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Is legal marijuana faltering in New York?

Zach Hirsch

The chance to include the legalization of adult recreational marijuana in the state budget is fading, now that Gov. Andrew Cuomo seems to be backing away from the proposal.

Legislative leaders have already said it might be better to create a plan for adult use of recreational cannabis outside of the time pressures of the state budget, which is due at the end of the month. There are still many unanswered questions about who would be permitted to grow marijuana, distribute it and sell it.

Assembly Speaker Carl Heastie says his house wants a portion of the revenue from the sales to go to a fund to help communities most adversely impacted by prohibition of the drug. He also wants to review past convictions for minor-level marijuana possession offenses and expunge the criminal records of some offenders.

“People who have been caught up in the criminal justice system have been denied housing and denied job opportunities,” Heastie said. “Mechanisms that reverse that have to be dealt with first.”

Cuomo says it now seems likely that legalizing cannabis won’t be part of the budget. But he argues that it is easier politically for what he calls a “somewhat controversial” issue to be combined with the spending plan and other policy issues as part of a larger package.

“When it’s not done in the budget, then it is, in my opinion, harder to do as a standalone bill,” said Cuomo. “Because it’s now just marijuana with a capital M and it’s a more difficult vote.”

Meanwhile, opponents of legal marijuana have been busy organizing. Groups including the state sheriffs association and the Medical Society gathered outside the Senate chambers to voice their concerns.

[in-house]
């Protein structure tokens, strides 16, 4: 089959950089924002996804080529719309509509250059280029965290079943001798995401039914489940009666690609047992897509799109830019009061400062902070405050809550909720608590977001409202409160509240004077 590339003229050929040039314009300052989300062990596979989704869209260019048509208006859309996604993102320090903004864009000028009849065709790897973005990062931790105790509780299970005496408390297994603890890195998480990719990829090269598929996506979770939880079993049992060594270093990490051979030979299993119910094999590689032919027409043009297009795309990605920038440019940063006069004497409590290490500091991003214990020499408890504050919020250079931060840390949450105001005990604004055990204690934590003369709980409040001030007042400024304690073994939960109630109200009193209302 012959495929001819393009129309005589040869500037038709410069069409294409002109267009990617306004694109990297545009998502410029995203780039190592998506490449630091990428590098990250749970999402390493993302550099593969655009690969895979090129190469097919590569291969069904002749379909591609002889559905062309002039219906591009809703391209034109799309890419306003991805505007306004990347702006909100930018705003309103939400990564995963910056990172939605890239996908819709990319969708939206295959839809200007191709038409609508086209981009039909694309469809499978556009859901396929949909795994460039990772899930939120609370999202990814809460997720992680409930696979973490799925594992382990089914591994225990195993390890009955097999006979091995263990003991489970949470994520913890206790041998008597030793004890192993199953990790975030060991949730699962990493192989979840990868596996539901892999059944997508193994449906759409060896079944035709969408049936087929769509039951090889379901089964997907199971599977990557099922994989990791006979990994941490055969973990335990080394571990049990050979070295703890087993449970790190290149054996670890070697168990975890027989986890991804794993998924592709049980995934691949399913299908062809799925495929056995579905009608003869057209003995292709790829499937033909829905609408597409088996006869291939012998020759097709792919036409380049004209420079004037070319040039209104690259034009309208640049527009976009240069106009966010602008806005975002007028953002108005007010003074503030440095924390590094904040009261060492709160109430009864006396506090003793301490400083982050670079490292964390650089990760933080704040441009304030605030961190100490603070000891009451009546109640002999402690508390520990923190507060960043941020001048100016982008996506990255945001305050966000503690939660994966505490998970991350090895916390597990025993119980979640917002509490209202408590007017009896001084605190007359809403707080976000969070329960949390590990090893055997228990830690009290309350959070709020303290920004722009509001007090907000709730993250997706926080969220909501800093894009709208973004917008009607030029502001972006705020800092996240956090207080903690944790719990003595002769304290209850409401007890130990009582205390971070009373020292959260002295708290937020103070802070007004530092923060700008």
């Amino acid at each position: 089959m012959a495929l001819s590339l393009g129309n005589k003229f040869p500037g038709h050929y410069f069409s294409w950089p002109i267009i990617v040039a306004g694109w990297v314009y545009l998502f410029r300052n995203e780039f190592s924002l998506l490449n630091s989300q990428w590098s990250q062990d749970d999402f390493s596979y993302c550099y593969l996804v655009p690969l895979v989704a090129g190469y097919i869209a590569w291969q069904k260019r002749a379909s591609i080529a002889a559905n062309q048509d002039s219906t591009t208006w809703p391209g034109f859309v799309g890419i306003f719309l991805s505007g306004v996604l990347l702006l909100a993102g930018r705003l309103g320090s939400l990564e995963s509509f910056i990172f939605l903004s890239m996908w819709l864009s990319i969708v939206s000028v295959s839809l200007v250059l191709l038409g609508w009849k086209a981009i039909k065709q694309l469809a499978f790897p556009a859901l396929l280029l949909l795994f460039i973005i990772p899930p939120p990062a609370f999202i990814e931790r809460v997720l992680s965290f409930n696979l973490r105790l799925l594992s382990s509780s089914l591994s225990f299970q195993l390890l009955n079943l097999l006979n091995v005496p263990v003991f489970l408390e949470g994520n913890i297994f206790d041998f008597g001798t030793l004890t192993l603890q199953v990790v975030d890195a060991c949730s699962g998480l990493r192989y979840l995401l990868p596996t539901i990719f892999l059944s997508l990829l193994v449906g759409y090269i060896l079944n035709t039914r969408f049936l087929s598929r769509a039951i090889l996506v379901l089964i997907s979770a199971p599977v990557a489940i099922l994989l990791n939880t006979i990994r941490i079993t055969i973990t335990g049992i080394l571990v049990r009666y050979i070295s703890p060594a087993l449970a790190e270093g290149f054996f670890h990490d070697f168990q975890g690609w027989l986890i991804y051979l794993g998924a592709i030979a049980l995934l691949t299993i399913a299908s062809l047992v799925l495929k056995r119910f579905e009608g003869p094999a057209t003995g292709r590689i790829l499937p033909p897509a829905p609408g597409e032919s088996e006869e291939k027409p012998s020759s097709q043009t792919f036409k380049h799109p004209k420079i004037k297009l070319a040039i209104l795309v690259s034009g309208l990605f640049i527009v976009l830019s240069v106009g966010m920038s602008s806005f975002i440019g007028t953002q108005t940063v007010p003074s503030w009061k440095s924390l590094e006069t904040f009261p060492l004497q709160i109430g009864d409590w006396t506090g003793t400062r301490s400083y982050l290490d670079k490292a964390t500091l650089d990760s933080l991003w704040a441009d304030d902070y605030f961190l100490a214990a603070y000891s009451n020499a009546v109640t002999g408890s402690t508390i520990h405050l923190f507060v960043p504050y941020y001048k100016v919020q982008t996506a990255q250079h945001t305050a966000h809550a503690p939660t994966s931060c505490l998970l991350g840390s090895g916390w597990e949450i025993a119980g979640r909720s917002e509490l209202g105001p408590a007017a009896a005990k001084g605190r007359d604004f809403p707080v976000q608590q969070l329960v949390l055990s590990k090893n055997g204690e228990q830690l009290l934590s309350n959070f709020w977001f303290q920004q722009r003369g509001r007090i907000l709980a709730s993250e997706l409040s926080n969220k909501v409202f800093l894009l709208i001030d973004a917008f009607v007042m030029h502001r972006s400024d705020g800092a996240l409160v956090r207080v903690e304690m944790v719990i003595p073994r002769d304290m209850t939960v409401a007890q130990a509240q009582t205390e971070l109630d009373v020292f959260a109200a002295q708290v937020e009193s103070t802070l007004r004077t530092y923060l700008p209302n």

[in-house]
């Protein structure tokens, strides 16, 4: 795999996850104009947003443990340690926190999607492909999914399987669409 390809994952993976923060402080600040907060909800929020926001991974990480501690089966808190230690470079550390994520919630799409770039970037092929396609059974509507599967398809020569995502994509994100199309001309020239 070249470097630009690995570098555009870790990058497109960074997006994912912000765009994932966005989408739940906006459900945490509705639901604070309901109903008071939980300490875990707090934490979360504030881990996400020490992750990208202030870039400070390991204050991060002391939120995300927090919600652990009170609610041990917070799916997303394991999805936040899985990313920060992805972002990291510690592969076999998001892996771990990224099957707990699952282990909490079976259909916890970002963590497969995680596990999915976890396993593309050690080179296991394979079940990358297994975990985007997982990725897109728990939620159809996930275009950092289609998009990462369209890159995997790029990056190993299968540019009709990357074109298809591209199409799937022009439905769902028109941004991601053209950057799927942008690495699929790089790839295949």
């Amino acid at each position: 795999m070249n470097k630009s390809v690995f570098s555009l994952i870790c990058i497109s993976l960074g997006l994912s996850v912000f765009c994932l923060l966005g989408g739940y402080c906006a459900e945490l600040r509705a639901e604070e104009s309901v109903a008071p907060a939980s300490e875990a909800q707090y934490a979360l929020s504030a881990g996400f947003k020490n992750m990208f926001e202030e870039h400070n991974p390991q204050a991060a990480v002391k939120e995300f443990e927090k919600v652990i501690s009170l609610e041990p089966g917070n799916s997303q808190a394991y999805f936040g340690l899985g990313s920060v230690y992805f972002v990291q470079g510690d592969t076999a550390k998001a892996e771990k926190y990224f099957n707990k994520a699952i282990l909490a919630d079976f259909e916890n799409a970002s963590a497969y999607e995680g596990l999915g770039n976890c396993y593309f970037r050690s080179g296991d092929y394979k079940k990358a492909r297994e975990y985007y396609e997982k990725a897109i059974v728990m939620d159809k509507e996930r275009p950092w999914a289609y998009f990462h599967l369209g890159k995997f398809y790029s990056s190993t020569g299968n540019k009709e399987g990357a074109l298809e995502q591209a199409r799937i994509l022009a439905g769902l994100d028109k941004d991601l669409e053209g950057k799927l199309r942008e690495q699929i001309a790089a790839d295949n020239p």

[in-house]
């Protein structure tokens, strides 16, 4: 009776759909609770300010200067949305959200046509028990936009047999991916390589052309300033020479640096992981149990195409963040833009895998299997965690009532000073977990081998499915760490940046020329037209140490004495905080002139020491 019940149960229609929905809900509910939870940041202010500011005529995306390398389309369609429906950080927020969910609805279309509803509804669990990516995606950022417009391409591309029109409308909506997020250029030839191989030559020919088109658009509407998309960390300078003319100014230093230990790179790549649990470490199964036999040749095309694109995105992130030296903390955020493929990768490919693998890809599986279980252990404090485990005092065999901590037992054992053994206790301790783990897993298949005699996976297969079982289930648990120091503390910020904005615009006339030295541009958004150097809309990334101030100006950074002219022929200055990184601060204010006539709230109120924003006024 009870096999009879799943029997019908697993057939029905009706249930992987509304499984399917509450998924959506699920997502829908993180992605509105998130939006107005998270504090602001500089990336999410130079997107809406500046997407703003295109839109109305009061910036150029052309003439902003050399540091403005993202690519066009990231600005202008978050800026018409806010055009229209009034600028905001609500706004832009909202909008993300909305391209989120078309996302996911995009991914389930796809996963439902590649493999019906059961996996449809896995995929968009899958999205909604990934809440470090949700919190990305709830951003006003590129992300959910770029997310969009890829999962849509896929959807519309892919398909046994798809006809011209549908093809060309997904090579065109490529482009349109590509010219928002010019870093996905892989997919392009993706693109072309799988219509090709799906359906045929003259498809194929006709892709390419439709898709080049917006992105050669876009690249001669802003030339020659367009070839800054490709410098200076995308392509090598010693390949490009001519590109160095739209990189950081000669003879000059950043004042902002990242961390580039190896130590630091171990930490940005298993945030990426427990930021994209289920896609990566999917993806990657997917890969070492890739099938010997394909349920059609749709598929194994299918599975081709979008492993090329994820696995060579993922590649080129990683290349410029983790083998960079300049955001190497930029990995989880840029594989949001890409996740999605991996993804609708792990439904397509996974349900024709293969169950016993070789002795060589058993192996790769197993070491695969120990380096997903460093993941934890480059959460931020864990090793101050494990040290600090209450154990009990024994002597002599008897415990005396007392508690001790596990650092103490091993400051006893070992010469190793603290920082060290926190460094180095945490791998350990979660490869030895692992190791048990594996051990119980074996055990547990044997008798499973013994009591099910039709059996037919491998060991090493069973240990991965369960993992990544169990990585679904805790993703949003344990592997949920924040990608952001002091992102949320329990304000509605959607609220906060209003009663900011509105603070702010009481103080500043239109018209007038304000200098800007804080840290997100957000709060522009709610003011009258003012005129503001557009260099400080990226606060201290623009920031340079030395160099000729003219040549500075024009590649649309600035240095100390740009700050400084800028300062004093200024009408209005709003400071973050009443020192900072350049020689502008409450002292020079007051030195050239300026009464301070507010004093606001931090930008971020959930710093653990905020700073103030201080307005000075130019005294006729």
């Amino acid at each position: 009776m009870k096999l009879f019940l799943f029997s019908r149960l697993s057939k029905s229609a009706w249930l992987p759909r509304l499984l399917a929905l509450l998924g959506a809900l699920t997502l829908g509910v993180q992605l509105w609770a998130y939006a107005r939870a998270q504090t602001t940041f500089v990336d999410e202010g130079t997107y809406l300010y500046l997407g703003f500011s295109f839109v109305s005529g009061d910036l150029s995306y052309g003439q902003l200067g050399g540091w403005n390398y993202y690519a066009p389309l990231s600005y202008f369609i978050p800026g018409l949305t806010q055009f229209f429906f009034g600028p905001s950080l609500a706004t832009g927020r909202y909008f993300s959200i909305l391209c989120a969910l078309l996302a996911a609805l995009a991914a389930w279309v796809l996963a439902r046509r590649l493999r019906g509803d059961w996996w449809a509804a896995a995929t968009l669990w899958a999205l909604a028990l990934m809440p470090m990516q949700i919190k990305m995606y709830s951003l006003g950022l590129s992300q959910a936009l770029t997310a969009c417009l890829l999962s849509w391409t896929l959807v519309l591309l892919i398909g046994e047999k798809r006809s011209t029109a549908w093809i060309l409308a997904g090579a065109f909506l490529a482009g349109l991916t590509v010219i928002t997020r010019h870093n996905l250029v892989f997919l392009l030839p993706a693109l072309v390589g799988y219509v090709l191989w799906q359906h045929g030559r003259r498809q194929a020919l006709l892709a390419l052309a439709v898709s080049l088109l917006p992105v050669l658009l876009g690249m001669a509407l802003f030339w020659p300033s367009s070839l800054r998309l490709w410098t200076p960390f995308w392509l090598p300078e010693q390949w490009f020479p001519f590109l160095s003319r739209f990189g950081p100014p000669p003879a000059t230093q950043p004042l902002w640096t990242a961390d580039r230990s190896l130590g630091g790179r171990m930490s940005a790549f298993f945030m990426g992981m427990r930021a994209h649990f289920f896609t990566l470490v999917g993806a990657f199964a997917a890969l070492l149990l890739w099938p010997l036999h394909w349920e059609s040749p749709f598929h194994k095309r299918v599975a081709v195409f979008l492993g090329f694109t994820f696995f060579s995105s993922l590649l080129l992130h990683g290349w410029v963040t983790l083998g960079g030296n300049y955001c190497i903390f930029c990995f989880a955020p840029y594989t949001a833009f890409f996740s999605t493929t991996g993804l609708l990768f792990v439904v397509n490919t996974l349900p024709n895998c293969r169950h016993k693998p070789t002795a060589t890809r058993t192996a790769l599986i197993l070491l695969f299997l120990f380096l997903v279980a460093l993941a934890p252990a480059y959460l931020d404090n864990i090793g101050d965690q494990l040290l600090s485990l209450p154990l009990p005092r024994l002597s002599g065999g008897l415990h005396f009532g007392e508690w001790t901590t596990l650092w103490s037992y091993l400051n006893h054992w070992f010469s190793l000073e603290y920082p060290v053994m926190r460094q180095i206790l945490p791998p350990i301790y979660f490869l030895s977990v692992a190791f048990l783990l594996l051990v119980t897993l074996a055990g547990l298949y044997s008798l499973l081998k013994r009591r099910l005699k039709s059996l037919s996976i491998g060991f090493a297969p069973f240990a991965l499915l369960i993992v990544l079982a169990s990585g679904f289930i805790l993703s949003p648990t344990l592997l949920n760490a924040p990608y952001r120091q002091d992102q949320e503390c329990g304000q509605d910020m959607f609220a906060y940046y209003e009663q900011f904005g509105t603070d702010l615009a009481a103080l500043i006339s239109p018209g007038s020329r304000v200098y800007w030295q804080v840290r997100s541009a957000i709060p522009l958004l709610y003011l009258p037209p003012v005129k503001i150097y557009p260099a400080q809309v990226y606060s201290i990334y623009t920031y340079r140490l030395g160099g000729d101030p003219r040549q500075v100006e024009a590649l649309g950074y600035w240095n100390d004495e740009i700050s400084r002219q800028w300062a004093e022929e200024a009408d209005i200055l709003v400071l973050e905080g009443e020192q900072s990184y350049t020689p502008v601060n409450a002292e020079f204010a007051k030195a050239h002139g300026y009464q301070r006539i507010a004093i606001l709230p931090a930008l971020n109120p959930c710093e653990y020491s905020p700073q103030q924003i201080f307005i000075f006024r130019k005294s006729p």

John Coppola, the executive director of the New York Association of Alcohol and Substance Abuse Providers, says while the rate of addiction to cannabis is lower than many other drugs, it is estimated that 7% of all adults who use marijuana will develop a substance use disorder and 16% of teenagers and young adults will do so. He says before a bill is passed to legally sell marijuana, there needs to be funding and programs for those who will be harmed by the drug.

“How are we going to address the substance disorder needs?” Coppola asked. “There is no plan in place.”

Kyle Belokopitsky, with the New York State PTA,  worries that legalization will  increase the use of the drug among children. She says many of the edible forms of cannabis sold in other states don’t seem very adult-oriented.

“In Colorado and Washington (State) their number one sellers are gummy bears and lollipops,” Belokopitsky said. “My nine-year-old likes gummy bears and lollipops. I don’t.”

The New York State Association of Counties is also asking lawmakers to slow down the process. Two of the state’s largest counties, Nassau and Suffolk on Long Island, say they will opt out of any legalization program and would ban marijuana stores.

Belokopitsky says opponents are far from certain, though that the measure is dead for now and will stay out of the budget. She says with ten days left until the deadline, anything can happen.  

“I’ve seen lots of things rise from the dead in this building,” she said.

Just before the legislature adjourned for the week, Cuomo and legislative leaders held a closed-door meeting to talk about the budget. Afterward, Heastie said that discussions on legalizing marijuana as part of the spending plan are continuing. Nothing is off the table, he said.  

Karen DeWitt is Capitol Bureau Chief for New York State Public Radio, a network of 10 public radio stations in New York State. WBFO listeners are accustomed to hearing DeWitt’s insightful coverage throughout the day, including expanded reports on Morning Edition.